I feel that I have taken a lot on board from this experience and am determined to go back and get a TDS finish to my name. I have no problem with any person beating me but I hate being beaten by a course. So, I have just entered the TDS for 2017 and will be keeping my fingers crossed for the ballot in January. Significantly, I have decided to do my racing in the UK next year, having a crack at the Hardmoors Grand Slam, leaving a TDS finishers gillet as a target for Chamonix. Sounds like a plan.

Monday, 15 August 2016

Training in Chamonix

With a week and a half to go, I have now finished my training for the TDS race and am switching to taper mode. For once, I feel ready to taper and am looking forward to easing back.

I planned three main sessions for Chamonix. I wanted to get up to 2500m altitude a couple of times after suffering a bit at those heights in the UTMB race two years ago and I wanted to have a look at the course over in Les Contamines which is, hopefully, the area where I will be going into the dark. That means I will have recced the final 4 hours of the route.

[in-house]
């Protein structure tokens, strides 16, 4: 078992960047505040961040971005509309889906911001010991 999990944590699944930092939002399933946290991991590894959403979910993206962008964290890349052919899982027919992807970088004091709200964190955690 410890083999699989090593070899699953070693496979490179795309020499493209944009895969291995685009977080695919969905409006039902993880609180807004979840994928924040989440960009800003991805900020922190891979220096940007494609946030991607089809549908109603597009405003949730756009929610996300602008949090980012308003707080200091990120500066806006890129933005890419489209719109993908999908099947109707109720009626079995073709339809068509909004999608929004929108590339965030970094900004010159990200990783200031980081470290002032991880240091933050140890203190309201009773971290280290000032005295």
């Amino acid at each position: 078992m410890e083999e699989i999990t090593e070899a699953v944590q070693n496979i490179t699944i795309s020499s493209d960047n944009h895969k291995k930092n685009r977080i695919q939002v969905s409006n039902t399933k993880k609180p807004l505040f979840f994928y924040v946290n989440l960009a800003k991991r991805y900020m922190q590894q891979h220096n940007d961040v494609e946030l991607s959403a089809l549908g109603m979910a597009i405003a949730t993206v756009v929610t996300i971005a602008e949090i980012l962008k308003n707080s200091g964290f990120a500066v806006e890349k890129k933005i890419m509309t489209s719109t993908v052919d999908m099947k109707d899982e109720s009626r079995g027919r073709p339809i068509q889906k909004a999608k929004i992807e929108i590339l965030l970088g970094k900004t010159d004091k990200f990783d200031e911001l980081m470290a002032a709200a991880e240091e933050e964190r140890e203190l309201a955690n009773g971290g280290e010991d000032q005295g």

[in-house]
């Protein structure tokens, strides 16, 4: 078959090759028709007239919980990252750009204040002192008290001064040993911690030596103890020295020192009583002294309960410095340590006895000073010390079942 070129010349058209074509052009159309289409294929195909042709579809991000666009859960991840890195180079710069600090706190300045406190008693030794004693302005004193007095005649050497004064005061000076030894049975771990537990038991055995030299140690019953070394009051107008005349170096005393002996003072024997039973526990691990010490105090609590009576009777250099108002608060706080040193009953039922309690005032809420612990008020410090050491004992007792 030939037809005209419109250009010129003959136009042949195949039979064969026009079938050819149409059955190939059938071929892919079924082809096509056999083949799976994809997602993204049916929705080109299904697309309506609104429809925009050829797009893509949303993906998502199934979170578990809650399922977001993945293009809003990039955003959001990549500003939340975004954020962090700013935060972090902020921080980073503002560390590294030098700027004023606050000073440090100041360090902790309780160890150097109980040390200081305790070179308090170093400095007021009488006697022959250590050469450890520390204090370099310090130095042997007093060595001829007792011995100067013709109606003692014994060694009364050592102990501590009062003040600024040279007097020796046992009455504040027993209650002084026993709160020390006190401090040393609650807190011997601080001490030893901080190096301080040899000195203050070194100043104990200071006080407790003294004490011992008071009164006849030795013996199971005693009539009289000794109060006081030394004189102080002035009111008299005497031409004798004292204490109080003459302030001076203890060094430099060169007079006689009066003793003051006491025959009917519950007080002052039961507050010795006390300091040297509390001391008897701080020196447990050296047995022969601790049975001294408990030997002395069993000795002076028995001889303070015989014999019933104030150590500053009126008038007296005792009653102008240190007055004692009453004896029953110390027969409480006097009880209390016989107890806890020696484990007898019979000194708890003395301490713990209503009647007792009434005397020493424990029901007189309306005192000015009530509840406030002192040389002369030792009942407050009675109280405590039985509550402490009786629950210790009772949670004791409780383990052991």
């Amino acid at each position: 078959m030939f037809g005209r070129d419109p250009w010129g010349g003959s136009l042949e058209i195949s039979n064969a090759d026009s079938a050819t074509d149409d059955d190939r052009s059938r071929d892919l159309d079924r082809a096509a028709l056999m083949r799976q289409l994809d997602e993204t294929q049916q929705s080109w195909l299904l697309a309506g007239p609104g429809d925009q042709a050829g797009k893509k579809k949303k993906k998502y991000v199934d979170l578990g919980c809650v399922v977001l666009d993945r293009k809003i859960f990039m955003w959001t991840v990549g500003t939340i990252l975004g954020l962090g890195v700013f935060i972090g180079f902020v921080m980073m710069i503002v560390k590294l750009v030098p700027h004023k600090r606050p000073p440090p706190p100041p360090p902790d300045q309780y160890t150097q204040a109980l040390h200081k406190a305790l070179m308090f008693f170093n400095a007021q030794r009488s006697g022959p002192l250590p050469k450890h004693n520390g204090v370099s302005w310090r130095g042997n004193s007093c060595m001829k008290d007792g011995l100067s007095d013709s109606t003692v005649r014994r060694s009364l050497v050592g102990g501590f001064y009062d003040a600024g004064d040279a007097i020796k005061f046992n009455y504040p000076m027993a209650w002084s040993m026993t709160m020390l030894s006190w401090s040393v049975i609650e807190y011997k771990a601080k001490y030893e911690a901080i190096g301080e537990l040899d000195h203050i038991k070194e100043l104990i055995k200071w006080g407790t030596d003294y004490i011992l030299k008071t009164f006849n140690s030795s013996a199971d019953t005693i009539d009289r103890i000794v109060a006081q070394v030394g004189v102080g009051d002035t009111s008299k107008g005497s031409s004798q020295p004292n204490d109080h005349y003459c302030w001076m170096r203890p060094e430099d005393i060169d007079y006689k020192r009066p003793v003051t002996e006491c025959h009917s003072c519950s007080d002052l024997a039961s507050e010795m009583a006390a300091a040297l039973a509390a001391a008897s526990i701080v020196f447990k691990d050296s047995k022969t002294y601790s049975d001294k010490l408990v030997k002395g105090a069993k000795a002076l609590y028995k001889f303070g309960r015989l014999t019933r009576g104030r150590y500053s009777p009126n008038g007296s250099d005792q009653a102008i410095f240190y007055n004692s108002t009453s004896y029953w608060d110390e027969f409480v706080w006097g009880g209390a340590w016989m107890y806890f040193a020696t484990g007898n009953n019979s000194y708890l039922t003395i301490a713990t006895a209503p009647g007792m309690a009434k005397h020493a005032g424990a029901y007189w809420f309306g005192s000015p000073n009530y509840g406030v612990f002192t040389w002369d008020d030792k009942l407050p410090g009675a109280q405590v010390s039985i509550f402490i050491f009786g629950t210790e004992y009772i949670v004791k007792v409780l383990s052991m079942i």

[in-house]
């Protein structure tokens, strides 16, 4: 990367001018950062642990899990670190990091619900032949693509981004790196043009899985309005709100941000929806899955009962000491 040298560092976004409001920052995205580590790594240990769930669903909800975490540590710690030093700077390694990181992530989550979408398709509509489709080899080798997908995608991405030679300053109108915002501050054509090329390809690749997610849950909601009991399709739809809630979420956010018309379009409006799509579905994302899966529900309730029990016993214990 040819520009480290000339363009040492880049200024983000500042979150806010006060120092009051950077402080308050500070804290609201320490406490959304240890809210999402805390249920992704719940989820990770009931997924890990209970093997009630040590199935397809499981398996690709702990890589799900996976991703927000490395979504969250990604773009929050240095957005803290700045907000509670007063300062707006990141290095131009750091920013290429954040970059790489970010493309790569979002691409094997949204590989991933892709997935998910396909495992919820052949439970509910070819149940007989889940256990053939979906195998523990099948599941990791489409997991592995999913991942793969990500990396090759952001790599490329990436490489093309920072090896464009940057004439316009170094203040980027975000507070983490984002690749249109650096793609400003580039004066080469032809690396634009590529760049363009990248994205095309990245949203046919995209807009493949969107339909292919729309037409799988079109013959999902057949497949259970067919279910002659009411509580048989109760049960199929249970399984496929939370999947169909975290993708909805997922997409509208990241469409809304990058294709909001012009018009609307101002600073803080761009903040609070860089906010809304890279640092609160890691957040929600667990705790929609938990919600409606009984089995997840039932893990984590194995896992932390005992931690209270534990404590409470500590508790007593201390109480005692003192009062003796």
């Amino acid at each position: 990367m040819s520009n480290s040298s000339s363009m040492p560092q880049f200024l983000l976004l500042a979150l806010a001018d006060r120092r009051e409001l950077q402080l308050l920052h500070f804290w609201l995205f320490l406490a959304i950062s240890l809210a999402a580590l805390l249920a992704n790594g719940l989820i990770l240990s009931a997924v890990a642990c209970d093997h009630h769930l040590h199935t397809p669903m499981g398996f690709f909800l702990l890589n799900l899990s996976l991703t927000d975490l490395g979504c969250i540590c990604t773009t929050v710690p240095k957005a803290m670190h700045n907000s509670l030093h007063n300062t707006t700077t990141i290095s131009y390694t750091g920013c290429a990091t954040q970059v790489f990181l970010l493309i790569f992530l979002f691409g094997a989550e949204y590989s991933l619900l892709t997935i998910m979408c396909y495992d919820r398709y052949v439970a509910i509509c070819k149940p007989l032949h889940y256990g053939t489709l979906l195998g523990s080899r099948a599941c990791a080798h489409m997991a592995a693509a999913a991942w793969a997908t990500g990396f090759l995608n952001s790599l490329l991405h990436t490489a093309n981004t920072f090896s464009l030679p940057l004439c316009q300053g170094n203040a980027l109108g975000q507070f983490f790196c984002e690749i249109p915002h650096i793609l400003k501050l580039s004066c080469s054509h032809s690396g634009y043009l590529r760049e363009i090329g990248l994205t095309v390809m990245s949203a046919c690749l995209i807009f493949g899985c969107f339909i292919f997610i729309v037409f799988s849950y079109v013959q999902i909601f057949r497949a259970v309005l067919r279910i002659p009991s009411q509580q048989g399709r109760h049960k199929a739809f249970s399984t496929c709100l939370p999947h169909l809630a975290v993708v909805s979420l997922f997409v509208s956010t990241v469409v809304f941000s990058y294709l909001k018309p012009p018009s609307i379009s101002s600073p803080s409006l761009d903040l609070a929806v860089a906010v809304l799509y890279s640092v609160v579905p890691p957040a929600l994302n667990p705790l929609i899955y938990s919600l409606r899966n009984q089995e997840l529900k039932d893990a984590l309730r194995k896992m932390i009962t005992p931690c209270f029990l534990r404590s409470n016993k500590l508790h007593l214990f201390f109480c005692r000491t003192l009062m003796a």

If you are sitting in the UK watching this video, probably in the chucking rain..... sorry ;-)


Wednesday, 3 August 2016

TDS kit vlog post

I thought I'd try a different way of presenting things today.

As I'm about to head out to Chamonix, I've started to put together my kit for the TDS race and had the idea of doing a vlog (video blog) to explain what I'm taking with me during the race.

If I'm happy with the results, I may do something similar with regard to nutrition, drop bag kit and whatever else takes my fancy.... watch this space.


Saturday, 2 July 2016

Every day is a school day

So, I've been umming and ahhing for a few weeks as to how to go about writing a report on the Keswick Mountain Festival and the 50k trail race.

I was really keen to have another bash at this race having enjoyed the event so much last year. Being able to run in a big event in my own town is just too good an opportunity to pass. The whole weekend took on a special importance a couple of months before, when I was asked by Berghaus, in conjunction with Mountain Fuel, to do a talk during the Mountain Festival; something along the lines of an introduction to ultra running, or as I see it "what I wish I'd known five years ago".

In preparation for the presentation, I spent a good few hours at various times being filmed on the trails and fells around Keswick, with a film put together featuring a few local athletes and our playground. This was played just before the talk and seemed to go down well and acted as a nice introduction.

Berghaus shoot (James Appleton)


I was a little worried that, with a time slot of 3:45pm on the Friday afternoon, there might not be many folk there for the talk (Tracey agreed to come so there would, at least, be someone there). I needn't have worried; it was a full house, with some even sitting on the floor.

Talk in progress (James Appleton)